Funding shortfalls jeopardize Army operations, chief says

Army Chief of Staff Gen. Peter J. Schoomaker told congressional staffers last week he is worried that the Army cannot repair vital equipment fast enough because supplemental budget requests have been too little, too late.

During the last several years the military services have relied on supplemental appropriations to cover the costs of waging war in Afghanistan and Iraq. But perpetual uncertainties over such funding, which is not part of the regular budget cycle, have been especially hard on the Army since it has borne a disproportionate share of the burden in those wars.

The service has a backlog of thousands of pieces of equipment awaiting repair because there is not enough money to pay for the repairs more quickly, Schoomaker said. None of the Army's five major depots, where damaged and worn out equipment is refurbished, is operating above 50 percent capacity, he said. Schoomaker spoke at a Friday luncheon primarily attended by Capitol Hill staff members and sponsored by the Defense Forum Foundation, an organization that puts on bipartisan educational briefings related to national security.

At the Red River Army Depot in Texas, for example, nearly 1,500 humvees, Bradley Fighting Vehicles and trucks await repairs; another 500 M1 tanks and hundreds of other tracked vehicles are in the backlog at Anniston Army Depot in northeastern Alabama.

The delays in repairs have had a cascading effect on the Army, Schoomaker said. Because many units rotating out of Iraq are leaving undamaged equipment there for the use of units replacing them on the battlefield, they are returning home with little equipment to use in training exercises. By the time the equipment is repaired or replaced, those soldiers have lost precious time in which to prepare for their next deployment.

The Army entered the Iraq war with what service leaders estimated was a $56 billion budget shortfall. In order to field the force that took Baghdad, Army leaders had to move troops and equipment from various units to cover the shortfalls. The ongoing rotations of troops in and out of Iraq, along with increased wear and tear of equipment has created what Schoomaker called "a slope of diminishing returns."

The Army estimates it will need $17.1 billion for equipment replacement and repairs in 2007, a figure that includes nearly $5 billion not covered in this year's budget.

"I've got great concerns about where we stand right now with the 2007 [budget]," Schoomaker said.

Stay up-to-date with federal news alerts and analysis — Sign up for GovExec's email newsletters.
FROM OUR SPONSORS
JOIN THE DISCUSSION
Close [ x ] More from GovExec
 
 

Thank you for subscribing to newsletters from GovExec.com.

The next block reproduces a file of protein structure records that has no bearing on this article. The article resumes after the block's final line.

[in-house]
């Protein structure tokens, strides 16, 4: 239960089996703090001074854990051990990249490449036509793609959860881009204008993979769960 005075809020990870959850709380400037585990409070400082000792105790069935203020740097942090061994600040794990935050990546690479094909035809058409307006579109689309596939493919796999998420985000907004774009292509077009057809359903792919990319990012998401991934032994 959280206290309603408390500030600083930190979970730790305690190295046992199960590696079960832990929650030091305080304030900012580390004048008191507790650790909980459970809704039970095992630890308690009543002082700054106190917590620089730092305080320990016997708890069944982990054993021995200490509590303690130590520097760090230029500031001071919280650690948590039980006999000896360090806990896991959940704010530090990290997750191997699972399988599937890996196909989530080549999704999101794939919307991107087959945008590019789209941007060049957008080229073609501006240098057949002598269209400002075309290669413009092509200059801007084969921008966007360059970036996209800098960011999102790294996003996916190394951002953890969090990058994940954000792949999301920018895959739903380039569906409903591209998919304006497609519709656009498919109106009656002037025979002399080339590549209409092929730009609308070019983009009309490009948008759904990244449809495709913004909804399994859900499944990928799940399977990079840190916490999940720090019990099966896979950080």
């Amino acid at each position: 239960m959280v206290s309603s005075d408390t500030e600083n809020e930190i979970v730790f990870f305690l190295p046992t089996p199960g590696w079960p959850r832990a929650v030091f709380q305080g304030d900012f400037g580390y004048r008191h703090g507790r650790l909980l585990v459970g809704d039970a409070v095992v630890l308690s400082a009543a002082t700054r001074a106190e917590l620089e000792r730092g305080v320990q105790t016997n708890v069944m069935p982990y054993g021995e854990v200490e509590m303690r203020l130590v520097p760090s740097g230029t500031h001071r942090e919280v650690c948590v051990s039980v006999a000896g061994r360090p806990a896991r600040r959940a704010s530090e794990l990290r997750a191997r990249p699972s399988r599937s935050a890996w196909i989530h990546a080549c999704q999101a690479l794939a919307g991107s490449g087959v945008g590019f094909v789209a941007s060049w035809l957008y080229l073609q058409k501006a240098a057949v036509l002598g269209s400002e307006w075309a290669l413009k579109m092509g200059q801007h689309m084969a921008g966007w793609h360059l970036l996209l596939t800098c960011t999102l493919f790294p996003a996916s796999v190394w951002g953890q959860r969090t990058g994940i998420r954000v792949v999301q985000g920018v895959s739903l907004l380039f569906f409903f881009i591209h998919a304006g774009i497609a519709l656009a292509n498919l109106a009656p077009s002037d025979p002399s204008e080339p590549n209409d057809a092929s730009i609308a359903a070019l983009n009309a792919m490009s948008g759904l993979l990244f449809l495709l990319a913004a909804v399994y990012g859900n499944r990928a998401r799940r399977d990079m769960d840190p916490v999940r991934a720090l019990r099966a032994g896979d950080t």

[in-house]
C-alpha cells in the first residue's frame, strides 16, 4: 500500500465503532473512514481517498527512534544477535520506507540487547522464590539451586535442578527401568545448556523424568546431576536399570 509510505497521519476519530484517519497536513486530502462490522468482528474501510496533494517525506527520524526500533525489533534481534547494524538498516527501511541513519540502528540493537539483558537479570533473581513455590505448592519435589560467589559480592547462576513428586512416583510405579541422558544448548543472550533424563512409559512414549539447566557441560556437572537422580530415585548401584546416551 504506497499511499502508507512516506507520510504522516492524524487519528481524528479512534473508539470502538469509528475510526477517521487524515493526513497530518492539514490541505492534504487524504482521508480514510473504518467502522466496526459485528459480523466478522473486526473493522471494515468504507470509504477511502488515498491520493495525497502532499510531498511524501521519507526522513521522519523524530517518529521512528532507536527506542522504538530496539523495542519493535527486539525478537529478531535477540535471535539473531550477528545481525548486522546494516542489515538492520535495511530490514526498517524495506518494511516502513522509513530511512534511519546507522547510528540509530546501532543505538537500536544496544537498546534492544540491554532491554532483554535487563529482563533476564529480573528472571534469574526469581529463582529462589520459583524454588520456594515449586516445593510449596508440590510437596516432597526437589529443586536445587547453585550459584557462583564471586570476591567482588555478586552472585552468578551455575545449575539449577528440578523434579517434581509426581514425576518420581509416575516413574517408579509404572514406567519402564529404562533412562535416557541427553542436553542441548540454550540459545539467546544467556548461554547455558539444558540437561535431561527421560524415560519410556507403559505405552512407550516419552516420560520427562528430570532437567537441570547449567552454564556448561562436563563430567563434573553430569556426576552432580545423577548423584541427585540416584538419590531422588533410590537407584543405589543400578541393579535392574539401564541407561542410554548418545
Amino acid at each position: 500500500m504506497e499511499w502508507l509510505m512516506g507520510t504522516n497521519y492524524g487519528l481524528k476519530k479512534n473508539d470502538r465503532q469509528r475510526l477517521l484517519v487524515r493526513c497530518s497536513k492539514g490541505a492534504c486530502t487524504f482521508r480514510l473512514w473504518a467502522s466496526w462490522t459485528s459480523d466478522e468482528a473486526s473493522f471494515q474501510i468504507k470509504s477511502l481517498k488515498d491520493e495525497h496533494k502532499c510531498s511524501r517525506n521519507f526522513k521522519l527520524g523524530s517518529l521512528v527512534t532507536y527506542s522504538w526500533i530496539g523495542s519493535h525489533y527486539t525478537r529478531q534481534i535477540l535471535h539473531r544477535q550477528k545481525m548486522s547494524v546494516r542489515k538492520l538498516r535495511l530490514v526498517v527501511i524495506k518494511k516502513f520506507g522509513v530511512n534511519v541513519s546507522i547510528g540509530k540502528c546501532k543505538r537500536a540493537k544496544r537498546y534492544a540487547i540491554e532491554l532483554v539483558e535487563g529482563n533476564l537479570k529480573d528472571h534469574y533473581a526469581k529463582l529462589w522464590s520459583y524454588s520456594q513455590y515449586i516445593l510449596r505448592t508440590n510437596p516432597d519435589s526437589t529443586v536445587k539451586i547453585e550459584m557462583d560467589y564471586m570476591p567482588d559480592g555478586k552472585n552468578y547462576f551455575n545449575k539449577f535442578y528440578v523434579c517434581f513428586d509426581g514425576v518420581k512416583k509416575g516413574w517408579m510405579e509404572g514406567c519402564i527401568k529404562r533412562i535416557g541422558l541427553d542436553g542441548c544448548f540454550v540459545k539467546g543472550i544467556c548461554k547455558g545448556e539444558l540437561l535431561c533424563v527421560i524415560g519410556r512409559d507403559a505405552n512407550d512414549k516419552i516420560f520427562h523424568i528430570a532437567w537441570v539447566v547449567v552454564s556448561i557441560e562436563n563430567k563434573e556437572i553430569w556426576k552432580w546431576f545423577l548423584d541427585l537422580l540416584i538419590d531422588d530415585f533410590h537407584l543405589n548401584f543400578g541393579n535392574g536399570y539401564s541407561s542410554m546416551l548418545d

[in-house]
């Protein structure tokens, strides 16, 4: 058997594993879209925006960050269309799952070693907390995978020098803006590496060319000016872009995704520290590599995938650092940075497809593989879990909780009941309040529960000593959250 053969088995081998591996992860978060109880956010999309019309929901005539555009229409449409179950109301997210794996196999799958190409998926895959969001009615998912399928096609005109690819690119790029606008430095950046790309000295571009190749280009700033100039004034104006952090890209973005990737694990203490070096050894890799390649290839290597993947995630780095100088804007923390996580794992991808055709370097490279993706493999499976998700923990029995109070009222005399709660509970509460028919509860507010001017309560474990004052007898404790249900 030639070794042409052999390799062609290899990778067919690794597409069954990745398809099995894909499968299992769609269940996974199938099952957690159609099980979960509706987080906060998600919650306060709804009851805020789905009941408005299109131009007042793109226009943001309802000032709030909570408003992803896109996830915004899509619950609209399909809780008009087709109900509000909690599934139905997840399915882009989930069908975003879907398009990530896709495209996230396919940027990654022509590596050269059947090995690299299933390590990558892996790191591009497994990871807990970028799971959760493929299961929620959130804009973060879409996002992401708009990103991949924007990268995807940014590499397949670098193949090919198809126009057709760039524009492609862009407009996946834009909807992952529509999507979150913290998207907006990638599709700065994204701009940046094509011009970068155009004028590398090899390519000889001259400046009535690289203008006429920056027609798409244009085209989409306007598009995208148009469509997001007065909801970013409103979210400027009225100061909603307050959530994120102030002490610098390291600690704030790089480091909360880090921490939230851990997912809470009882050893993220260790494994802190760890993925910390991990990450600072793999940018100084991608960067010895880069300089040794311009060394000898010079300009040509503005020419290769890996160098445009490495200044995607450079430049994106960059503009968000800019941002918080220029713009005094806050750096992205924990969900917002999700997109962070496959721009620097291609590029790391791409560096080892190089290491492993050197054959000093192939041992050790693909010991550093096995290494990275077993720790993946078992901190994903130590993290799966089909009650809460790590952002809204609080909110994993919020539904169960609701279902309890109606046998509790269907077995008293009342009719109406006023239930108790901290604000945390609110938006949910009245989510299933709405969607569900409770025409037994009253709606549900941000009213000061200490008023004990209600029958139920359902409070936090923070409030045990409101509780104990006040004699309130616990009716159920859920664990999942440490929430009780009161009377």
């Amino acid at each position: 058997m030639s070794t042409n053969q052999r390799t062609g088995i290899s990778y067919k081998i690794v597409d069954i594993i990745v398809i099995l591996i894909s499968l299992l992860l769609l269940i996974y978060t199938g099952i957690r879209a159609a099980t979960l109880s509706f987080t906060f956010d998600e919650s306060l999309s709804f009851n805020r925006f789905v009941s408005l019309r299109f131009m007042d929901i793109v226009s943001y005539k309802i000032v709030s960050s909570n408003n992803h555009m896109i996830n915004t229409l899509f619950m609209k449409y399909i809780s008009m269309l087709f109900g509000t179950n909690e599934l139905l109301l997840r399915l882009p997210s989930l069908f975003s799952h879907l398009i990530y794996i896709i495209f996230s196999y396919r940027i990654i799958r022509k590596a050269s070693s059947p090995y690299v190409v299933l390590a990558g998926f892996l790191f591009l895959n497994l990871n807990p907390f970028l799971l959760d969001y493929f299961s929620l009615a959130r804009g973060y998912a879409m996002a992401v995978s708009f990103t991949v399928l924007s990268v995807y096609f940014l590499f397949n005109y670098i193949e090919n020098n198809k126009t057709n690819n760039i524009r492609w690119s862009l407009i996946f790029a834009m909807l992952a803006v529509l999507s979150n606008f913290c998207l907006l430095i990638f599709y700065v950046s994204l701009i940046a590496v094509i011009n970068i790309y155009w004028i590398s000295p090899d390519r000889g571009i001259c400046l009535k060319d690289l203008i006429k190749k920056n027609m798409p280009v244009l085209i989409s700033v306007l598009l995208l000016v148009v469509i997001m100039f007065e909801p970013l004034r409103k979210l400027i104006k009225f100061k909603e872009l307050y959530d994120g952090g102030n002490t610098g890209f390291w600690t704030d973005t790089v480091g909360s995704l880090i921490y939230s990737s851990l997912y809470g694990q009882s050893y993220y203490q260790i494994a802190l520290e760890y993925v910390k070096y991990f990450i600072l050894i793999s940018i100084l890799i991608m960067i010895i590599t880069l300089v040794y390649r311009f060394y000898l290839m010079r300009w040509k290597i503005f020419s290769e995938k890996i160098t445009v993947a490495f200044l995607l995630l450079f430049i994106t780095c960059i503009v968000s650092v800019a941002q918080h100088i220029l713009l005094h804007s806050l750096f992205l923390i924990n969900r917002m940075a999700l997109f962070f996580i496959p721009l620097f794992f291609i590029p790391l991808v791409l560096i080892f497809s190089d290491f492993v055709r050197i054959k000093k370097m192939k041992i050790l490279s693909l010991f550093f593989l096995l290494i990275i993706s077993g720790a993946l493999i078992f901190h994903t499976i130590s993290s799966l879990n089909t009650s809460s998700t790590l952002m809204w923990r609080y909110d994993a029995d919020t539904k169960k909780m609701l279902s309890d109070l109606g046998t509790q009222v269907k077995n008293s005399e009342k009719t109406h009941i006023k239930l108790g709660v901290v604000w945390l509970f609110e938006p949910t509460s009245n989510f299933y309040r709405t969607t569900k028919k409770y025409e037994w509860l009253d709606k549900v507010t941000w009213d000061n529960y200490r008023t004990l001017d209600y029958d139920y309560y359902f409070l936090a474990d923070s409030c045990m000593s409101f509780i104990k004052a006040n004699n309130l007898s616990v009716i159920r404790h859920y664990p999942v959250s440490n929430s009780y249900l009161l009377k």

We think these reports might interest you:

  • Forecasting Cloud's Future

    Conversations with Federal, State, and Local Technology Leaders on Cloud-Driven Digital Transformation

    Download
  • The Big Data Campaign Trail

    With everyone so focused on security following recent breaches at federal, state and local government and education institutions, there has been little emphasis on the need for better operations. This report breaks down some of the biggest operational challenges in IT management and provides insight into how agencies and leaders can successfully solve some of the biggest lingering government IT issues.

    Download
  • Communicating Innovation in Federal Government

    Federal Government spending on ‘obsolete technology’ continues to increase. Supporting the twin pillars of improved digital service delivery for citizens on the one hand, and the increasingly optimized and flexible working practices for federal employees on the other, are neither easy nor inexpensive tasks. This whitepaper explores how federal agencies can leverage the value of existing agency technology assets while offering IT leaders the ability to implement the kind of employee productivity, citizen service improvements and security demanded by federal oversight.

    Download
  • IT Transformation Trends: Flash Storage as a Strategic IT Asset

    MIT Technology Review: Flash Storage As a Strategic IT Asset For the first time in decades, IT leaders now consider all-flash storage as a strategic IT asset. IT has become a new operating model that enables self-service with high performance, density and resiliency. It also offers the self-service agility of the public cloud combined with the security, performance, and cost-effectiveness of a private cloud. Download this MIT Technology Review paper to learn more about how all-flash storage is transforming the data center.

    Download
  • Ongoing Efforts in Veterans Health Care Modernization

    This report discusses the current state of veterans health care

    Download

When you download a report, your information may be shared with the underwriters of that document.